The walk is interrupted by sharp and white-hot kind of pain that zings through Bucky’s palm and up his arm, making him trip on his feet and fall to his knees on the ground. He hisses through gritted teeth and raises a hand up to his face, watching in horror as the healed scar on his palm splits open and starts to bleed.
“Natasha,” Bucky curses as he scrambles to his feet, his heart in his throat and fear slithering up his spine.
It is not too late, Bucky prays while he runs as fast as his feet will take him. It cannot be too late.
“Natasha!” Bucky yells as soon as he bursts into the house, door opening by itself with the power of his panic. The lights flicker in response, shining a way through the living room and up the stairs.
Bucky pants as he runs to the second floor, hoping with every bit of strength he has that he won’t find Natasha hurt. He lets his magic guide him past his room and through the hallway, a warm spark of power wrapped around his heart, until he reaches the closed door to Natasha’s bedroom. Bucky’s magic rises up to meet it, slamming the door open with a bang and letting him inside a nightmare.
“Took you long enough,” Natasha gasps, face pale and slick with sweat, her lips so white she looks almost dead. She’s slumped on the floor next to her bed, holding onto a knife while cradling her injured hand against her chest.
In front of Natasha, right next to the window, is a perfect circle made of salt.
Inside it, Rumlow stands, proud and ghostly, staring at the both of them with a sick smile on his face. His throat is cut and open, flashing a glimpse of his insides whenever he moves, and there is a silvery glint of blood soaking his shirt. He looks just as he did when Bucky and Natasha buried him; his spirit is merely a terrible reflection of what was done to him before he died.
“You,” Rumlow hisses, the broken sound of his haunted voice scratching at Bucky’s ears and making his stomach turn.
“Nat?” Bucky slowly makes his way to her until he can kneel by her side and wrap an arm around her shoulders.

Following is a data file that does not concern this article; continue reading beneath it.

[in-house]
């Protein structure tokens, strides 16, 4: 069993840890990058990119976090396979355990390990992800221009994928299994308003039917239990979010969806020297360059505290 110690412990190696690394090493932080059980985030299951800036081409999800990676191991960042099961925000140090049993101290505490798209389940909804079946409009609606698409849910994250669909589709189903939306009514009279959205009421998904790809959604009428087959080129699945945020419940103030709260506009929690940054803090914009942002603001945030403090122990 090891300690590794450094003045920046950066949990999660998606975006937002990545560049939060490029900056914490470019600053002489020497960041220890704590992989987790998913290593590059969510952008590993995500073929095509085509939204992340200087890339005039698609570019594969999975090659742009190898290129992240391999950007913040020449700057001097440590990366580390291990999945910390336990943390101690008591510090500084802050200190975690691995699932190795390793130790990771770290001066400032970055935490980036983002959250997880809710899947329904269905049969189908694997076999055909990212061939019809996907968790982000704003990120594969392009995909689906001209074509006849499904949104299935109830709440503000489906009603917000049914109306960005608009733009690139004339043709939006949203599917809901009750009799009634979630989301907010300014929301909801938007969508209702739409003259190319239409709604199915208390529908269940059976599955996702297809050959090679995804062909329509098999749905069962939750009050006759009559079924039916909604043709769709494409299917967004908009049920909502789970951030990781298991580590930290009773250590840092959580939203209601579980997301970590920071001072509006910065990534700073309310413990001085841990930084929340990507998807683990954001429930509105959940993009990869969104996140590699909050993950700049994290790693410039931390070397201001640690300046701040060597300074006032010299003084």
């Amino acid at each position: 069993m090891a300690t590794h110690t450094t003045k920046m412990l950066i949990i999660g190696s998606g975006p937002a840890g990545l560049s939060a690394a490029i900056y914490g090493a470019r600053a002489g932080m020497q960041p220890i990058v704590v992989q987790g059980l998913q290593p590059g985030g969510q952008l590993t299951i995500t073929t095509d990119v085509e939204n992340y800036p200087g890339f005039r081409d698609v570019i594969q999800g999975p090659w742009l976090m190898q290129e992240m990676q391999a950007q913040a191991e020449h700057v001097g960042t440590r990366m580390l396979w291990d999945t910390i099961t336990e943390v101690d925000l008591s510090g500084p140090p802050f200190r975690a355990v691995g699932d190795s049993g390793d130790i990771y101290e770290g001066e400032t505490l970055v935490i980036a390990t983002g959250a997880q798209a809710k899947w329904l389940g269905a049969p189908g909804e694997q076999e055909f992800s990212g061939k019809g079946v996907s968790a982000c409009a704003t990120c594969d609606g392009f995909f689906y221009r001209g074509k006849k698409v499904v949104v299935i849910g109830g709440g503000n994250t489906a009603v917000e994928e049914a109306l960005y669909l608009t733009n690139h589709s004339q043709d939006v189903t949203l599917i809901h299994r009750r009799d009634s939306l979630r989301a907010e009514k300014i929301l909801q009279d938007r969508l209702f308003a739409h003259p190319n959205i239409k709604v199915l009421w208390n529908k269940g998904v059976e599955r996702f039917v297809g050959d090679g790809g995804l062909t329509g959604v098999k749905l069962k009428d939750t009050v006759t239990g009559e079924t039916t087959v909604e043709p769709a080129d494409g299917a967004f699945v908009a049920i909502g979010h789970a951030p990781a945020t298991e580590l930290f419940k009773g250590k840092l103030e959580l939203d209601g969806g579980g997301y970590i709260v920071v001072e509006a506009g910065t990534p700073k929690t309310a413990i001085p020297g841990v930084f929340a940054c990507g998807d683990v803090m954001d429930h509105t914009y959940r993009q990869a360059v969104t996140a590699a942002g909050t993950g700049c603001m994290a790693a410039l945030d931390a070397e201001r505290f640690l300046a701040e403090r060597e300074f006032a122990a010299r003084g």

“I’m fine,” Natasha grunts and lets herself lean heavily against Bucky’s side. “Feel like I got hit by a truck, but I’m fine.”
“What happened?” Bucky asks, eyes never leaving Rumlow’s ghost.
Rumlow waggles his brows at him and licks his lips. “Don’t be jealous. Natasha and I had fun together, but there’s still more left for you.”
Bucky tries really hard not to throw up.
“He tried to possess what didn’t belong to him,” Natasha says, top lip curling in disgust. “Good thing I had… precautions in place to make sure he wouldn’t be able to stay long.”
Bucky makes a little distressed sound in the back of his throat that is swallowed up by the loud thudding of steps as someone runs down the hallway and in the direction of the room.
“No,” Rumlow snarls, punching the barrier that keeps in locked in place.
“I see blood,” Steve curses as he bursts into the room, gun drawn and Sharon right at his heels. “Bucky, are you—” he starts to ask, but the words die in his throat when he catches sight of Rumlow in all his ghostly glory.
“What the fuck,” Sharon whispers at Steve’s back, gun in hand and ready to take aim.
Bucky stares up at the two of them with sick fear burning in his eyes. “We’re okay,” he tells them in a broken whisper, clutching Natasha closer.
“Not for long,” Rumlow threatens with a sharp laugh that booms through the room and makes them all flinch. “Officer Rogers,” Rumlow says and gives Steve a mocking salute. “Long time no see. Still couldn’t catch me, could you?”
“You—” Steve blinks and shakes his head, as if clearing his thoughts will make Rumlow less of a ghost. He keeps his gun up and takes a step in Bucky’s direction.